FDA targets illegal online pharmacies
Washington, D.C. – The Food and Drug Administration (FDA) has partnered with other international regulatory and law enforcement agencies to take action against more than 9,600 illegal online pharmacies this week. The pharmacies were illegally selling unapproved prescription medications to consumers and actions ranged from warnings to website seizures to the confiscation of more than $40 million worth of unauthorized medications.
Within the US, the FDA cooperated with the United States Attorney’s Office for the District of Colorado to close down 1,677 illegal pharmacy websites. The larger coordinated action was known as Operation Panagea VI and ran worldwide from June 18-25.
The FDA says many of the sites appeared to have been operated by a single organized crime network under the name “Canadian Pharmacies,” although the drugs provided were not from Canada and also neither brand name nor FDA-approved. Many of the sites used false FDA seals of approval and names from legitimate U.S. pharmacy retailers.
Buy For Less goes mobile
Oklahoma City – Independent regional grocery chain Buy For Less is mobilizing in-store and back-end operations at its 14 stores using XG100 handheld devices from Janam Technologies LLC. The pistol-shaped mobile computers allow employees to perform tasks such as scanning barcodes and communicating wirelessly.
"The Janam XG100 wireless device allows us to leverage newer, better technologies and features that are more user friendly and ultimately provide greater value to our guests," said Jared Black, director of IT at Buy For Less.
Food service demand rises on campus
Chicago – A growing demand for on campus food service exists among US college and university students, according to new data from Technomic. The latest Technomic College & University Trend Report shows that 69% of college students purchase food and beverage from on-campus foodservice facilities once a week or more. This is close to the 71% of college students who did so in 2009 and is a substantial gain from the 62% who paid visits to campus foodservice facilities once a week or more in 2011.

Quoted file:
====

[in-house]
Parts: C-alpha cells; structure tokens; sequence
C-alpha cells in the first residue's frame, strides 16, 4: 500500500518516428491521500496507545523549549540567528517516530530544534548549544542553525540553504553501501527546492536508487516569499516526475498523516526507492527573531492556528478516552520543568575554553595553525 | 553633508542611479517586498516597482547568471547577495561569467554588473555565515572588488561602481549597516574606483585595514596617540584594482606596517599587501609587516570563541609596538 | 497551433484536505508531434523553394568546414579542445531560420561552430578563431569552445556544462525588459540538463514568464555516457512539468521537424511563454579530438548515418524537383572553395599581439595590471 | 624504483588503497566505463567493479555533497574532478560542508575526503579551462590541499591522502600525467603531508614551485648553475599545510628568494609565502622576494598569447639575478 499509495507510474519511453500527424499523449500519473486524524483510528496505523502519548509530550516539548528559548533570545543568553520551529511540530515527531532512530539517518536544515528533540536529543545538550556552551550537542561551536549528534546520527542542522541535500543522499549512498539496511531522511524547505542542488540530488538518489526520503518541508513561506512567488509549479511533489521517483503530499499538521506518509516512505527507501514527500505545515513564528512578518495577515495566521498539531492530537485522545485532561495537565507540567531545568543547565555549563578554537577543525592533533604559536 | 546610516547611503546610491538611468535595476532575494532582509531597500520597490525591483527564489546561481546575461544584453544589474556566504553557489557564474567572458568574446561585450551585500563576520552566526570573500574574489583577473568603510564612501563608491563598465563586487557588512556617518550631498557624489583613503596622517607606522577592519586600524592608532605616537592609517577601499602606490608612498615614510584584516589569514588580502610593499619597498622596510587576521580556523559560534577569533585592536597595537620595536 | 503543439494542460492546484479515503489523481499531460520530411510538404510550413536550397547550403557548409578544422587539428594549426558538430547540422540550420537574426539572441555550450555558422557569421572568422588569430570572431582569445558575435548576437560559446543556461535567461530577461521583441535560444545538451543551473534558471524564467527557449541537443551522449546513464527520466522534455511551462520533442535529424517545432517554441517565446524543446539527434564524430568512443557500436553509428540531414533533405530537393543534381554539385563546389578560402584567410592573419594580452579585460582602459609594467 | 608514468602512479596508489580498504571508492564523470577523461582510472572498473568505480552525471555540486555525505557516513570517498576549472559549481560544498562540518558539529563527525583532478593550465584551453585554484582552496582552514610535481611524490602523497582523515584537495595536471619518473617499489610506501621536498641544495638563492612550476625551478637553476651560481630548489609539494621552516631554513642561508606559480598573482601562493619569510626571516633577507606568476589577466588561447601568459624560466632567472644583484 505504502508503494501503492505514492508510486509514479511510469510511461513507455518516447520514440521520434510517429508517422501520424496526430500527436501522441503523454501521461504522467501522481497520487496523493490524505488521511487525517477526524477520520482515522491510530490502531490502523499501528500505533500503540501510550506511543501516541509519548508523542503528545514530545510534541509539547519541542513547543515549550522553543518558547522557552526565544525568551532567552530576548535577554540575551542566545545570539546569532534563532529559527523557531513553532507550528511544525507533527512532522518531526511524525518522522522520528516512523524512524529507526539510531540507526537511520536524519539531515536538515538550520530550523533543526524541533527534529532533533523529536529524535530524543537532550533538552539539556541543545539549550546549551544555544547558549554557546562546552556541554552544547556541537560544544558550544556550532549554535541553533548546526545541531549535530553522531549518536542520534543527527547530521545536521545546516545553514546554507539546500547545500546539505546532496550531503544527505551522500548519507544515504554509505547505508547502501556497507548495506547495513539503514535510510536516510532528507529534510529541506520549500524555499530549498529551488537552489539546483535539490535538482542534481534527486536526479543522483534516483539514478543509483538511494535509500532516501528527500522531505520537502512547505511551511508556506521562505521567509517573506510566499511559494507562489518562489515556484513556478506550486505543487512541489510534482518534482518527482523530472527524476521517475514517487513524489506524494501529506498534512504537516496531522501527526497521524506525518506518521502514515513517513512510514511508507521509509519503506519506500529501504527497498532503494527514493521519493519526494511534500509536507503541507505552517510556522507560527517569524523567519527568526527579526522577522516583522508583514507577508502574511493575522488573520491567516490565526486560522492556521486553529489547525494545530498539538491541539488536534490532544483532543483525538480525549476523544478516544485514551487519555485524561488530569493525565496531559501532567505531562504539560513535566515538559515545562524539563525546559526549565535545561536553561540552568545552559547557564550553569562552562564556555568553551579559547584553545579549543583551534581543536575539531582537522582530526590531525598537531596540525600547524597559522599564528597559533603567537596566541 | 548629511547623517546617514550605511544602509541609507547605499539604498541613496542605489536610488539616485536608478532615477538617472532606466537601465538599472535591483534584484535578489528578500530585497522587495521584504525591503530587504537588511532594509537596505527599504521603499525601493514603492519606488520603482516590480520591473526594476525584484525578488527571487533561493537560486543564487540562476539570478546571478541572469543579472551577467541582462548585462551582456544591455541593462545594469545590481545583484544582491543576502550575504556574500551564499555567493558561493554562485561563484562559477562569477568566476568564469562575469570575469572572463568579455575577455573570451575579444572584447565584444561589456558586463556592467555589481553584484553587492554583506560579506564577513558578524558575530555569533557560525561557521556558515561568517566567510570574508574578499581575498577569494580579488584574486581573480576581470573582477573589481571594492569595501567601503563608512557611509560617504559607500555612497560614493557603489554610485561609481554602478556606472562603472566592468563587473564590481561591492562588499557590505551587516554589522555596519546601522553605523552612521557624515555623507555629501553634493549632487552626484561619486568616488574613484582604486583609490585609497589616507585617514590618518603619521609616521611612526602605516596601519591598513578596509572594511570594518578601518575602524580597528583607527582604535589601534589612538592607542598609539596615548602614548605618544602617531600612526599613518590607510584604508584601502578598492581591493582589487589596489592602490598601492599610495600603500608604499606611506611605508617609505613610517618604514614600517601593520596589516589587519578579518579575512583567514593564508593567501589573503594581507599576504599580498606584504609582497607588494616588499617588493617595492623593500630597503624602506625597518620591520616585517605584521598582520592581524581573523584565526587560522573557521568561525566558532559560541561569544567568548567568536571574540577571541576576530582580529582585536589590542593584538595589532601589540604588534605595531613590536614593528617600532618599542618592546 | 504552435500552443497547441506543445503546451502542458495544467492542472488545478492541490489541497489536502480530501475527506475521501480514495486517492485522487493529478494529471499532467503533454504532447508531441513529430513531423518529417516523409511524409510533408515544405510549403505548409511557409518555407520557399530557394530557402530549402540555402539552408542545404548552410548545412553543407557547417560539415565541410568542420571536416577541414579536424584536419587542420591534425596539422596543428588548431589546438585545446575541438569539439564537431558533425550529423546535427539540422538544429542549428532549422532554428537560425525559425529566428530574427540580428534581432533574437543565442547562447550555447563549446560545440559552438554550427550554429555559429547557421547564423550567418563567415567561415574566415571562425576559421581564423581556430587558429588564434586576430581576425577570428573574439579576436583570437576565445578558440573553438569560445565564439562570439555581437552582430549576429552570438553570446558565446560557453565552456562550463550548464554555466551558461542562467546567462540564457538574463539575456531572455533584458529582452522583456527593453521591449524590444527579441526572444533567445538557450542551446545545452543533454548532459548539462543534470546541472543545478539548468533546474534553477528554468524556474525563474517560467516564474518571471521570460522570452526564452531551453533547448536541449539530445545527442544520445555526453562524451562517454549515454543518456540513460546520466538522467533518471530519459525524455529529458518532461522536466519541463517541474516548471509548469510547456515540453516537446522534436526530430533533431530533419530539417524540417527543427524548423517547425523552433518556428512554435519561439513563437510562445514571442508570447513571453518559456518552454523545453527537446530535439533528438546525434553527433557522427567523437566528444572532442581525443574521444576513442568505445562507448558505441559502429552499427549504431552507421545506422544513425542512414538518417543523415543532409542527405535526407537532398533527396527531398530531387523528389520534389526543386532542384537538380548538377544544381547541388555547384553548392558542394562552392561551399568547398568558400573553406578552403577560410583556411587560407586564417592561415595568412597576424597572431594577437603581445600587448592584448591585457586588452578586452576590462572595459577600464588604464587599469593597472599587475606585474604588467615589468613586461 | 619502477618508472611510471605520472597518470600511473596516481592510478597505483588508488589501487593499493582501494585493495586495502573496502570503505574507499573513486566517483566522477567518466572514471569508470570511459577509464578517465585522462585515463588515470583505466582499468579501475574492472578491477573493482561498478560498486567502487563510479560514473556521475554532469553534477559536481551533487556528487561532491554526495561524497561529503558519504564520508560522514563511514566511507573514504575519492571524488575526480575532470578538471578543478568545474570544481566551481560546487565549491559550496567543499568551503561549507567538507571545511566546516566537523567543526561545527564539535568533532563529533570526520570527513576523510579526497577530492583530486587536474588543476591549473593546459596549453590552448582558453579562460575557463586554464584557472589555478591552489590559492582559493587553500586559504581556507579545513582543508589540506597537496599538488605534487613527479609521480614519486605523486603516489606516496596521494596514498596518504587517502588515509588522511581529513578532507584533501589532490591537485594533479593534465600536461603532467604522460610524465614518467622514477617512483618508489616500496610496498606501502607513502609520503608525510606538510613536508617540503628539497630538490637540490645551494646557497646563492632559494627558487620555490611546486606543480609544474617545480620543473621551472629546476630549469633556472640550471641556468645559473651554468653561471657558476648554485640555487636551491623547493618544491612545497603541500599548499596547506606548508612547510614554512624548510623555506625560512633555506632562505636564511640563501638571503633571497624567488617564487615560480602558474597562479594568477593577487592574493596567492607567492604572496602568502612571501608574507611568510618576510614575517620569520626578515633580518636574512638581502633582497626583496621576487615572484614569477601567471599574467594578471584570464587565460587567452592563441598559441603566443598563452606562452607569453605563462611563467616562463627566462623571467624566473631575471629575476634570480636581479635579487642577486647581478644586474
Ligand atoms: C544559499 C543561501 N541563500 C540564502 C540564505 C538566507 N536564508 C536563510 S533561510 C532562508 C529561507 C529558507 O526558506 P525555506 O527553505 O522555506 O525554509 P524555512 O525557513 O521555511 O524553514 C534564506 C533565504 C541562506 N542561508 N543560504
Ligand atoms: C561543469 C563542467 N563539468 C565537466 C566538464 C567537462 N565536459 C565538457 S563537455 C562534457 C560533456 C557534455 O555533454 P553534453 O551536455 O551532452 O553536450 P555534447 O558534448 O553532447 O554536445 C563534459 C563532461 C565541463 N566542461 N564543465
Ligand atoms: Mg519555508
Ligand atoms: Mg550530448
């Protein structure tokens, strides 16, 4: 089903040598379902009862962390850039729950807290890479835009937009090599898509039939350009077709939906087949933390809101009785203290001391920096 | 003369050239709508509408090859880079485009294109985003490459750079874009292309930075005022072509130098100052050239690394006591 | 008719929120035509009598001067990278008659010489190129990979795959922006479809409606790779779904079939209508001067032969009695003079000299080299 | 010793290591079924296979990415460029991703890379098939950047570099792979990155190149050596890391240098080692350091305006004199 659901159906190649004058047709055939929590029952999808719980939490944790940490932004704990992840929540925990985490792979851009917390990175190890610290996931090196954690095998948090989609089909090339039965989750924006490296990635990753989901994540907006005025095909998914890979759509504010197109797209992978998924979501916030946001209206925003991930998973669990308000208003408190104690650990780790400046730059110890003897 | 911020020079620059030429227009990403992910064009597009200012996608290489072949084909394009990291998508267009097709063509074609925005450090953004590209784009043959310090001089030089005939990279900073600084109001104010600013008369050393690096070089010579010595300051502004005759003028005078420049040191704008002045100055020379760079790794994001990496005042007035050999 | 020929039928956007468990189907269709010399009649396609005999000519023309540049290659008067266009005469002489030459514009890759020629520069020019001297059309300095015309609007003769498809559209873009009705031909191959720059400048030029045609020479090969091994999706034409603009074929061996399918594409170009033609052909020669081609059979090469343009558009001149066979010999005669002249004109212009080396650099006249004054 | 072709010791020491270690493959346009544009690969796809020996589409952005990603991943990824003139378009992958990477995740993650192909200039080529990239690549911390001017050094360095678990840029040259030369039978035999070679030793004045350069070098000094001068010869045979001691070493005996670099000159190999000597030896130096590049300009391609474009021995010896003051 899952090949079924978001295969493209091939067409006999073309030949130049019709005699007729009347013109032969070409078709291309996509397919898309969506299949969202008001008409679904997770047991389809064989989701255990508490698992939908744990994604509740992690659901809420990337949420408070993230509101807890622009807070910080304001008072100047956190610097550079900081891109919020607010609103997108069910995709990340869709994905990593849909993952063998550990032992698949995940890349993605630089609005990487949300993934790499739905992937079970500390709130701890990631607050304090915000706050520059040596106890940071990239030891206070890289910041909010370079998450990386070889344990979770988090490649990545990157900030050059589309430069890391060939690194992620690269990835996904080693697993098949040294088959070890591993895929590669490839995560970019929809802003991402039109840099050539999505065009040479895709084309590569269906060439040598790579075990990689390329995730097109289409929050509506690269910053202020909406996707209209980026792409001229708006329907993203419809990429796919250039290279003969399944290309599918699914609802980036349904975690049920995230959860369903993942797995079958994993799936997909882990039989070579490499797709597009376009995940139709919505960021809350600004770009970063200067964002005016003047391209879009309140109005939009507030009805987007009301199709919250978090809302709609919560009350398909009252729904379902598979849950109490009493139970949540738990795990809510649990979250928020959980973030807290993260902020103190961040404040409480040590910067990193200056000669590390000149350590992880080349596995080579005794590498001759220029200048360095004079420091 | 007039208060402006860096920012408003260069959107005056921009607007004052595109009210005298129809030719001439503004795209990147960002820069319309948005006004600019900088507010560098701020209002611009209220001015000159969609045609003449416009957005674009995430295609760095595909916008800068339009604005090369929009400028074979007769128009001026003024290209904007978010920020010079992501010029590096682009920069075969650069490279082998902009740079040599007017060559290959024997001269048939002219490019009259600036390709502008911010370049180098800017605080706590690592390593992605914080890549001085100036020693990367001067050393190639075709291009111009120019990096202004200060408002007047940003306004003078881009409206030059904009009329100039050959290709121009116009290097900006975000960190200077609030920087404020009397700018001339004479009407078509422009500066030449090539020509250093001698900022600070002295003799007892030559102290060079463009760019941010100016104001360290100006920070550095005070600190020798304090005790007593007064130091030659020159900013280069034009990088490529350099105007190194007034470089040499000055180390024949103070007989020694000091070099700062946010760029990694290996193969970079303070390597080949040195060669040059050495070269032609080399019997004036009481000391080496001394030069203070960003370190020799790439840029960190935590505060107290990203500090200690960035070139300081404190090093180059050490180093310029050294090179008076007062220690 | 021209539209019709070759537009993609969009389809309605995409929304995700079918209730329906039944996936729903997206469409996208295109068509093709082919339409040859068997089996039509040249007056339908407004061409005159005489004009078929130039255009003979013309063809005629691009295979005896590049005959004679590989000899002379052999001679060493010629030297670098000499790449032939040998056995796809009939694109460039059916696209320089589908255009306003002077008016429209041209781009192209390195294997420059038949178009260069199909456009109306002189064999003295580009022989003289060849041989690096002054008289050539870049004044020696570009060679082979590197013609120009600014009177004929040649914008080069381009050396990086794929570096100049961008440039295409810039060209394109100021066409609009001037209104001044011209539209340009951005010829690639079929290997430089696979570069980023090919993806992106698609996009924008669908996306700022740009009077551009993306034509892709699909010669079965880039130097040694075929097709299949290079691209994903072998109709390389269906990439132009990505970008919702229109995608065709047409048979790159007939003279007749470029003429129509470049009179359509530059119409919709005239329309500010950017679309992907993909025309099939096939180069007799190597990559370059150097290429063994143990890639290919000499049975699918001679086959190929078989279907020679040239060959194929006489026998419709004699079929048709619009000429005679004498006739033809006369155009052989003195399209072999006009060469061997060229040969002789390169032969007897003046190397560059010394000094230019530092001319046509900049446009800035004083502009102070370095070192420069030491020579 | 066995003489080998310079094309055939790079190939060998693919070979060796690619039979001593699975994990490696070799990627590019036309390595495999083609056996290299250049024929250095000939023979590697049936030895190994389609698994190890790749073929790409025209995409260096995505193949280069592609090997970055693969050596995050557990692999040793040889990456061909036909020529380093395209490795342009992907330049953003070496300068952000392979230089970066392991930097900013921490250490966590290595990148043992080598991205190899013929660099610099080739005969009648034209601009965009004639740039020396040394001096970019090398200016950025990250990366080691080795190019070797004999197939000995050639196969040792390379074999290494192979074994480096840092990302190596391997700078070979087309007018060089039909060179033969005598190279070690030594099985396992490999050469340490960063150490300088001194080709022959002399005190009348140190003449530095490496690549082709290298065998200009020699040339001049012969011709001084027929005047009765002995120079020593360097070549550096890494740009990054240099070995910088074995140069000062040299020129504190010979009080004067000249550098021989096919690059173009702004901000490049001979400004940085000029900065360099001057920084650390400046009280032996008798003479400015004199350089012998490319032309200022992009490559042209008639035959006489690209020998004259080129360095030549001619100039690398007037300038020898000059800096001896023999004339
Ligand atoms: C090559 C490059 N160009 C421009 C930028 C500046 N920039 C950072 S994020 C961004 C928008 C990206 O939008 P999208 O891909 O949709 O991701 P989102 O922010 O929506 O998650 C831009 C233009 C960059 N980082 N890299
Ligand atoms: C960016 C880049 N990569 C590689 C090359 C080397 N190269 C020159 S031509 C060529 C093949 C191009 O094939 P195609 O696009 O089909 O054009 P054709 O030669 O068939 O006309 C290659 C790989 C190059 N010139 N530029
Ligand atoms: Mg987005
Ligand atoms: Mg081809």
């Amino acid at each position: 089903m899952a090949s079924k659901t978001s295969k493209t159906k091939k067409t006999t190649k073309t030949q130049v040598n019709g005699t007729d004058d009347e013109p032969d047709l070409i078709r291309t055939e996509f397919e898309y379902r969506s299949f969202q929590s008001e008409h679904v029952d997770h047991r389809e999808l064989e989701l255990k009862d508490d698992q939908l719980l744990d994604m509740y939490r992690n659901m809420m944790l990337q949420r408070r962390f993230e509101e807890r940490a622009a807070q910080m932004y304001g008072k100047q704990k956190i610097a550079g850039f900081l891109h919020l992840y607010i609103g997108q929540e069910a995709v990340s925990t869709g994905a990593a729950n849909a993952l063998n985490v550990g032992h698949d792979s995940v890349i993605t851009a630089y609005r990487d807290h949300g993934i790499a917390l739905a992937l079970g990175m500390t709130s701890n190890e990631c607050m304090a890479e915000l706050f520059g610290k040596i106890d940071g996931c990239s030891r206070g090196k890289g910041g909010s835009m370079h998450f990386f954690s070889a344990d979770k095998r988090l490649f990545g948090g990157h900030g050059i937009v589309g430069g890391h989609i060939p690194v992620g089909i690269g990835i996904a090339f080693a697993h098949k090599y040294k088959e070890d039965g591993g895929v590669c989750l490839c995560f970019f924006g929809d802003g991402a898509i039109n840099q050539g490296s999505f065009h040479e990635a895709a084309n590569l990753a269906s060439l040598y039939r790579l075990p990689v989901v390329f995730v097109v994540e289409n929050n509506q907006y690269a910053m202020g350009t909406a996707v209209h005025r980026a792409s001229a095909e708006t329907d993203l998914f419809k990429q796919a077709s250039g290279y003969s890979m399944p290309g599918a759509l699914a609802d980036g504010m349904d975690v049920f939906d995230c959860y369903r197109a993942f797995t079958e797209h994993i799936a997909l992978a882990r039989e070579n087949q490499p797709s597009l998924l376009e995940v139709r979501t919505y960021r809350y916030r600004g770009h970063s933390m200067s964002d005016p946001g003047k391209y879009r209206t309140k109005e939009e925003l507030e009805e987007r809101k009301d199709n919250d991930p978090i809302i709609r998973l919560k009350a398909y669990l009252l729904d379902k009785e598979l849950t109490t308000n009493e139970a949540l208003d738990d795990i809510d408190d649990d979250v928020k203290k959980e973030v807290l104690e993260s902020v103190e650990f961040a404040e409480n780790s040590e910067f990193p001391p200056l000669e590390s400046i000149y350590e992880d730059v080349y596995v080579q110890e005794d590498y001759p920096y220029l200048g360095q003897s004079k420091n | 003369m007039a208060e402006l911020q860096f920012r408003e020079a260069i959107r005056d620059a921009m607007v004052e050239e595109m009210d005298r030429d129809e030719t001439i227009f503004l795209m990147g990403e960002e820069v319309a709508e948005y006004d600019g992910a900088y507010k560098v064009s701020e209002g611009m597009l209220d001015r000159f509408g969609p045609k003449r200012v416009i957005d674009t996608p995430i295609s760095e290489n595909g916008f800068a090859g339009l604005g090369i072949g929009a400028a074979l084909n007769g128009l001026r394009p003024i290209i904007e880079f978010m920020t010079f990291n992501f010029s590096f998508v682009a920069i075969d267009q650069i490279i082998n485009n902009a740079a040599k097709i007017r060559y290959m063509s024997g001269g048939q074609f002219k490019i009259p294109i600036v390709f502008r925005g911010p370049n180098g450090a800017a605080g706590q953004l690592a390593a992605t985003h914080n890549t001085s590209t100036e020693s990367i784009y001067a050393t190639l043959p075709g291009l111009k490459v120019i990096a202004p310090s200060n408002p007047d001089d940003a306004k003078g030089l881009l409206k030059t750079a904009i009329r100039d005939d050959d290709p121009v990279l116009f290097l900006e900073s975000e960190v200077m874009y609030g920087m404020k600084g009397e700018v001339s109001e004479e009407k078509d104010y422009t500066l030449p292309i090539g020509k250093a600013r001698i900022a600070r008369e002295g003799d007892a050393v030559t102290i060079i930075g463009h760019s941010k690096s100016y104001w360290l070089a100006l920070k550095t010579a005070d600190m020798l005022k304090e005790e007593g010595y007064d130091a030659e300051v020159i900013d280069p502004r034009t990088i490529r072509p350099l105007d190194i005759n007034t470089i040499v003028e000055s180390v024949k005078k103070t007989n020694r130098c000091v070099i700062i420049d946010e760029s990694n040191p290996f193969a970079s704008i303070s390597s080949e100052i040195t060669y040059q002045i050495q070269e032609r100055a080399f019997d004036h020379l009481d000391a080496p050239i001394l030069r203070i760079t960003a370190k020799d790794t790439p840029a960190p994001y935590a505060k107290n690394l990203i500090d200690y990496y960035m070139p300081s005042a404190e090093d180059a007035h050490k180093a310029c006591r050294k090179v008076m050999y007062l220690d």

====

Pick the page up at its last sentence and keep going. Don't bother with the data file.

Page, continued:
Other figures demonstrate room for foodservice and grocery retailers to expand their offerings on college campuses. For example, only 35% of students are satisfied with their school’s dining program, 44% of all students and 57% of students living on campus wish their school had grocery stores where they could shop using their meal plan and 66% of students regularly experiment with new foods and flavors.
"To keep the momentum going, campus dining operators will want to continually focus on improvements to menu variety, prices and atmosphere at on-campus dining venues," says Darren Tristano, executive VP of Technomic, Inc. "Menu variety in particular is key to retaining student patronage. Our year-over-year data indicates there’s more demand for college and university foodservice menus that feature unique items, ethnic offerings and customization opportunities. Dining programs should work to address these preferences in order to keep valuable foodservice dollars on campus."